17. The implant of claim 1, wherein the lens body is circular in shape.

18. The implant of claim 1, wherein the optically clear, bio-compatible material is a permeable, microporous hydrogel.

19. The implant of claim 1, wherein then microporous hydrogel has a water content greater than 40% and up to approximately 90%.

20. The implant of claim 1, wherein the aspheric surface is defined by the formula:
h2+(1+Q)Z2−2ZR=0, wherein the Z axis is the optical axis, wherein h2=X2+Y2, wherein R is the vertex radius of curvature, and wherein Q is the surface asphericity and Q<0.

21. A corneal implant, comprising: a lens body formed of an optically clear, bio-compatible material, the lens body having an anterior surface and a posterior surface, and an outer diameter edge, the outer diameter edge having a thickness less than about 0.015 mm, the lens body having a diameter between about 2.0 mm and 7.0 mm; the bio-compatible material having a refractive index ranging from 1.36-1.39; the anterior surface being convex in shape with a continuous aspheric surface; and the lens body having a beveled surface connecting the outer diameter edge and the aspheric surface.

22. The implant of claim 21, wherein the posterior surface is concave in shape.

23. The implant of claim 22, wherein the posterior surface is curved in shape with a posterior radii of curvature.

24. The implant of claim 21, wherein the aspheric surface is adapted for the correction of presbyopia.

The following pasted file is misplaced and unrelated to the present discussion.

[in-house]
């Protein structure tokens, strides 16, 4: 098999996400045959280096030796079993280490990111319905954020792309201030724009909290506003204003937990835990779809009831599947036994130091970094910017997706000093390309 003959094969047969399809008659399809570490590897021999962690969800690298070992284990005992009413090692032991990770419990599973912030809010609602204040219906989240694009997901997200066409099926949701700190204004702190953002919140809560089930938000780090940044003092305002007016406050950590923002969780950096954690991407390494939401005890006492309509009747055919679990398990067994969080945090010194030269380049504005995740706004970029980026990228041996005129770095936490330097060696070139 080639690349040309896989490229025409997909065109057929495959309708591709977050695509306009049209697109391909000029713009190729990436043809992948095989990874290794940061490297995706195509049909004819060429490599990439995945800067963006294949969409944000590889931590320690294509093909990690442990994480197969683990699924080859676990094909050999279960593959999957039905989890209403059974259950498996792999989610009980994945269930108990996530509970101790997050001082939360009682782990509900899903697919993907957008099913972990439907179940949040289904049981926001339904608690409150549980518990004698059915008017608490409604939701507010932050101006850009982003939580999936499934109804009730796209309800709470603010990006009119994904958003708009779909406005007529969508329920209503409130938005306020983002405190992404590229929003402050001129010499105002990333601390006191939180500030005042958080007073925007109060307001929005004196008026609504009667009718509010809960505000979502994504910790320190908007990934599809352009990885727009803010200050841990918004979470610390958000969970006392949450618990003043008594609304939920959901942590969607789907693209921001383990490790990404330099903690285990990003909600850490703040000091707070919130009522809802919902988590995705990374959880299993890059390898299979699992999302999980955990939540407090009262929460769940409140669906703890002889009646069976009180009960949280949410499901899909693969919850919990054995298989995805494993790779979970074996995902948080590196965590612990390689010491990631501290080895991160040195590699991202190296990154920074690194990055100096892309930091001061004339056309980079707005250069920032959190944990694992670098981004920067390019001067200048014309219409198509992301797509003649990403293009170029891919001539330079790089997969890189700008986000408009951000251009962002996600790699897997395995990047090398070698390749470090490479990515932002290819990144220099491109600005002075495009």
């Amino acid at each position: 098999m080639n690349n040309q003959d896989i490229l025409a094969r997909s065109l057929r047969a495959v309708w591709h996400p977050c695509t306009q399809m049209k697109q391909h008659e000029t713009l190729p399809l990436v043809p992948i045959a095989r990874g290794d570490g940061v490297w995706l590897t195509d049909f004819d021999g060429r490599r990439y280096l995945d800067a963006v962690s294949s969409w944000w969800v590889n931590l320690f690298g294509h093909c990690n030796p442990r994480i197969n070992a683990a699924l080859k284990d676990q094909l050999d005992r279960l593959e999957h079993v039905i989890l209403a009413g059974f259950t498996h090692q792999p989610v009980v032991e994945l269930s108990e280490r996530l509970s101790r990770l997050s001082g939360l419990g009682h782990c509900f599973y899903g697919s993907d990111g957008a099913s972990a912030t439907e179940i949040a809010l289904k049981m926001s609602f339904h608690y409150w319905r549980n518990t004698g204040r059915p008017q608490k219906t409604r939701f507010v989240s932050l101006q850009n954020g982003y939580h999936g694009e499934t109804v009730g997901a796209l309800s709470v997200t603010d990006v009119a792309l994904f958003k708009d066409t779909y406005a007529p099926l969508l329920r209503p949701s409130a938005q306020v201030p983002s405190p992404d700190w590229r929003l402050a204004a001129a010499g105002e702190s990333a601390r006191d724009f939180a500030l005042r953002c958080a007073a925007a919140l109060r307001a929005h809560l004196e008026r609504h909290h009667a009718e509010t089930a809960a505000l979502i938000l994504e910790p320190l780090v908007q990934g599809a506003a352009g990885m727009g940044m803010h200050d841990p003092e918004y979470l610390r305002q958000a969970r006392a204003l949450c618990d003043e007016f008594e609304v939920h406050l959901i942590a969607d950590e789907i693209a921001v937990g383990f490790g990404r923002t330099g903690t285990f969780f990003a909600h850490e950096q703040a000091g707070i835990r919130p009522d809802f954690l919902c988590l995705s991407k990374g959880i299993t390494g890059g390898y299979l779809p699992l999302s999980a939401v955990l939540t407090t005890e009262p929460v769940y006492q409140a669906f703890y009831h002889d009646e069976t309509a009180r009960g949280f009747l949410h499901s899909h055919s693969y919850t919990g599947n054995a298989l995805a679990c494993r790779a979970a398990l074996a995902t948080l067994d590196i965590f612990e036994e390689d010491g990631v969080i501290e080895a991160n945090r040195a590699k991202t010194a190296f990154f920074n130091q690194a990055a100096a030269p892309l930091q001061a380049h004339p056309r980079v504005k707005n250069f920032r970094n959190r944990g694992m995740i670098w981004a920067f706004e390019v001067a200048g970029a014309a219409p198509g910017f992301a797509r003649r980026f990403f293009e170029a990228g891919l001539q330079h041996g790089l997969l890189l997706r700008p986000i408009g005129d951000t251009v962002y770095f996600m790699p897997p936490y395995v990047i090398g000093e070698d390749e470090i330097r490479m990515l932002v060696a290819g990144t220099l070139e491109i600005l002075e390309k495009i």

25. The implant of claim 21, wherein the aspheric surface is adapted for the correction of hyperopia.

26. The implant of claim 21, wherein the aspheric surface is adapted for the correction of myopia.

27. The implant of claim 21, wherein the beveled surface has a convex shape.

28. The implant of claim 27, wherein the convex shape has a partially spherical or aspherical surface.

29. The implant of claim 21, wherein the beveled surface is substantially planar.

30. The implant of claim 21, wherein the lens body has an apex, and the continuous aspheric surface extends from the apex to the beveled surface.

31. The implant of claim 21, wherein the lens body is circular in shape.

32. The implant of claim 21, wherein the lens body has a apex, and the continuous aspheric surface extends from the apex for a radius of at least 1.0 mm.

33. The implant of claim 21, wherein the optically, clear bio-compatible material is a permeable, microporous hydrogel.

34. The implant of claim 33, wherein then microporous hydrogel has a water content greater than 40% and up to approximately 90%

35. The implant of claim 21, wherein the aspheric surface is defined by the formula:
h2+(1+Q)Z2−2ZR=0, wherein the Z axis is the optical axis, wherein h2=X2+Y2, wherein R is the vertex radius of curvature, and wherein Q is the surface asphericity and Q<0.